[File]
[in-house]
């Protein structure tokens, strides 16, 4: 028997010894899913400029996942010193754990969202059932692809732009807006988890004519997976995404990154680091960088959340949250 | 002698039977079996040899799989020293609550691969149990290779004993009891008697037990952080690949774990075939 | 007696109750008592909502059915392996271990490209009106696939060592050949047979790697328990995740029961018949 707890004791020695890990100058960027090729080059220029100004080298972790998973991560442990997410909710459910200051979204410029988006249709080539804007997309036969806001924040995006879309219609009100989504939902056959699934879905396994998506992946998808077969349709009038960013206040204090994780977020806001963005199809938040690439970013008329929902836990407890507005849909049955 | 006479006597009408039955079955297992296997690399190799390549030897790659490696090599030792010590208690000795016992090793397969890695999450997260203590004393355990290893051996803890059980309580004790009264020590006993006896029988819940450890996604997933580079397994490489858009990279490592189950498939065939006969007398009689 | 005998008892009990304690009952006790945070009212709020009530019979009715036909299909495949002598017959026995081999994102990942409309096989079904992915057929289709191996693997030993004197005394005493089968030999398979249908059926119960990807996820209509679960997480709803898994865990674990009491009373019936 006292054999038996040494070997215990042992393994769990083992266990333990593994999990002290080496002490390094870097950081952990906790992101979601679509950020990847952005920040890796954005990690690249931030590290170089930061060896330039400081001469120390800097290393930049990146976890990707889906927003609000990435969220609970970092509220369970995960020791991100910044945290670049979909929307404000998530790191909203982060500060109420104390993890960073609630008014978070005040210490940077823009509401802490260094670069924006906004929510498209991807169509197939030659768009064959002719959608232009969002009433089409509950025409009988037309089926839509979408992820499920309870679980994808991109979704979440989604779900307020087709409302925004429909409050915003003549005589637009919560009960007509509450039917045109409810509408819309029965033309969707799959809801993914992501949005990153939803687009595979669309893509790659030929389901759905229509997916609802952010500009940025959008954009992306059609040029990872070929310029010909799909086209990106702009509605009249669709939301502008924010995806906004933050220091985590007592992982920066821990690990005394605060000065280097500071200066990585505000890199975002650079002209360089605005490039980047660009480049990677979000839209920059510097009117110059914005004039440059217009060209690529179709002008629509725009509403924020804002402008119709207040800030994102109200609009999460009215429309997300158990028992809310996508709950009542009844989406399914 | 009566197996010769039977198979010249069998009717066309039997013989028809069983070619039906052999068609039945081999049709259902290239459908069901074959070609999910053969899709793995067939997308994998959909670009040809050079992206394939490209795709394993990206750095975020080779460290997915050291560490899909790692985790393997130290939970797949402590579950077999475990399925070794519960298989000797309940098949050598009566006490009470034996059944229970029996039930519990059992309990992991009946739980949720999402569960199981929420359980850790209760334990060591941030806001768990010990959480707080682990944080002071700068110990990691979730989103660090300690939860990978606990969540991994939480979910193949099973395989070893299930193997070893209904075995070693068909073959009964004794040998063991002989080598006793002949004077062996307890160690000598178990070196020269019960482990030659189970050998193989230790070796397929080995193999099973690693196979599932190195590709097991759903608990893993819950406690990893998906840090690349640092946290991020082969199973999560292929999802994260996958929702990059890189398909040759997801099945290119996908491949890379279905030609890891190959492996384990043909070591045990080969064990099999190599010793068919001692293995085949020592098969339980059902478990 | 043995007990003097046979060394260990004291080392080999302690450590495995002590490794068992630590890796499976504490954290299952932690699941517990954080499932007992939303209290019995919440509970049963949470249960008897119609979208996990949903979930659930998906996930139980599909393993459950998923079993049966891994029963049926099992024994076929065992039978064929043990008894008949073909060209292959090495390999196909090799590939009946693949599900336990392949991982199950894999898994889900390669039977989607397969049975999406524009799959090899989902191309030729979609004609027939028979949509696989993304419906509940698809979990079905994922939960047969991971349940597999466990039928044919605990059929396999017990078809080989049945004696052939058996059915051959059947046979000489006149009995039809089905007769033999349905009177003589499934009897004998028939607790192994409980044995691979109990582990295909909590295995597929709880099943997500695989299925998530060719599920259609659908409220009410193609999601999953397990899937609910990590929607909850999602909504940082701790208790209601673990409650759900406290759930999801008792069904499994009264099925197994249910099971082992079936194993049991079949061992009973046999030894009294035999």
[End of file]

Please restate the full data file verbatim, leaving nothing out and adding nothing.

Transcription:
[in-house]
């Protein structure tokens, strides 16, 4: 028997010894899913400029996942010193754990969202059932692809732009807006988890004519997976995404990154680091960088959340949250 | 002698039977079996040899799989020293609550691969149990290779004993009891008697037990952080690949774990075939 | 007696109750008592909502059915392996271990490209009106696939060592050949047979790697328990995740029961018949 707890004791020695890990100058960027090729080059220029100004080298972790998973991560442990997410909710459910200051979204410029988006249709080539804007997309036969806001924040995006879309219609009100989504939902056959699934879905396994998506992946998808077969349709009038960013206040204090994780977020806001963005199809938040690439970013008329929902836990407890507005849909049955 | 006479006597009408039955079955297992296997690399190799390549030897790659490696090599030792010590208690000795016992090793397969890695999450997260203590004393355990290893051996803890059980309580004790009264020590006993006896029988819940450890996604997933580079397994490489858009990279490592189950498939065939006969007398009689 | 005998008892009990304690009952006790945070009212709020009530019979009715036909299909495949002598017959026995081999994102990942409309096989079904992915057929289709191996693997030993004197005394005493089968030999398979249908059926119960990807996820209509679960997480709803898994865990674990009491009373019936 006292054999038996040494070997215990042992393994769990083992266990333990593994999990002290080496002490390094870097950081952990906790992101979601679509950020990847952005920040890796954005990690690249931030590290170089930061060896330039400081001469120390800097290393930049990146976890990707889906927003609000990435969220609970970092509220369970995960020791991100910044945290670049979909929307404000998530790191909203982060500060109420104390993890960073609630008014978070005040210490940077823009509401802490260094670069924006906004929510498209991807169509197939030659768009064959002719959608232009969002009433089409509950025409009988037309089926839509979408992820499920309870679980994808991109979704979440989604779900307020087709409302925004429909409050915003003549005589637009919560009960007509509450039917045109409810509408819309029965033309969707799959809801993914992501949005990153939803687009595979669309893509790659030929389901759905229509997916609802952010500009940025959008954009992306059609040029990872070929310029010909799909086209990106702009509605009249669709939301502008924010995806906004933050220091985590007592992982920066821990690990005394605060000065280097500071200066990585505000890199975002650079002209360089605005490039980047660009480049990677979000839209920059510097009117110059914005004039440059217009060209690529179709002008629509725009509403924020804002402008119709207040800030994102109200609009999460009215429309997300158990028992809310996508709950009542009844989406399914 | 009566197996010769039977198979010249069998009717066309039997013989028809069983070619039906052999068609039945081999049709259902290239459908069901074959070609999910053969899709793995067939997308994998959909670009040809050079992206394939490209795709394993990206750095975020080779460290997915050291560490899909790692985790393997130290939970797949402590579950077999475990399925070794519960298989000797309940098949050598009566006490009470034996059944229970029996039930519990059992309990992991009946739980949720999402569960199981929420359980850790209760334990060591941030806001768990010990959480707080682990944080002071700068110990990691979730989103660090300690939860990978606990969540991994939480979910193949099973395989070893299930193997070893209904075995070693068909073959009964004794040998063991002989080598006793002949004077062996307890160690000598178990070196020269019960482990030659189970050998193989230790070796397929080995193999099973690693196979599932190195590709097991759903608990893993819950406690990893998906840090690349640092946290991020082969199973999560292929999802994260996958929702990059890189398909040759997801099945290119996908491949890379279905030609890891190959492996384990043909070591045990080969064990099999190599010793068919001692293995085949020592098969339980059902478990 | 043995007990003097046979060394260990004291080392080999302690450590495995002590490794068992630590890796499976504490954290299952932690699941517990954080499932007992939303209290019995919440509970049963949470249960008897119609979208996990949903979930659930998906996930139980599909393993459950998923079993049966891994029963049926099992024994076929065992039978064929043990008894008949073909060209292959090495390999196909090799590939009946693949599900336990392949991982199950894999898994889900390669039977989607397969049975999406524009799959090899989902191309030729979609004609027939028979949509696989993304419906509940698809979990079905994922939960047969991971349940597999466990039928044919605990059929396999017990078809080989049945004696052939058996059915051959059947046979000489006149009995039809089905007769033999349905009177003589499934009897004998028939607790192994409980044995691979109990582990295909909590295995597929709880099943997500695989299925998530060719599920259609659908409220009410193609999601999953397990899937609910990590929607909850999602909504940082701790208790209601673990409650759900406290759930999801008792069904499994009264099925197994249910099971082992079936194993049991079949061992009973046999030894009294035999």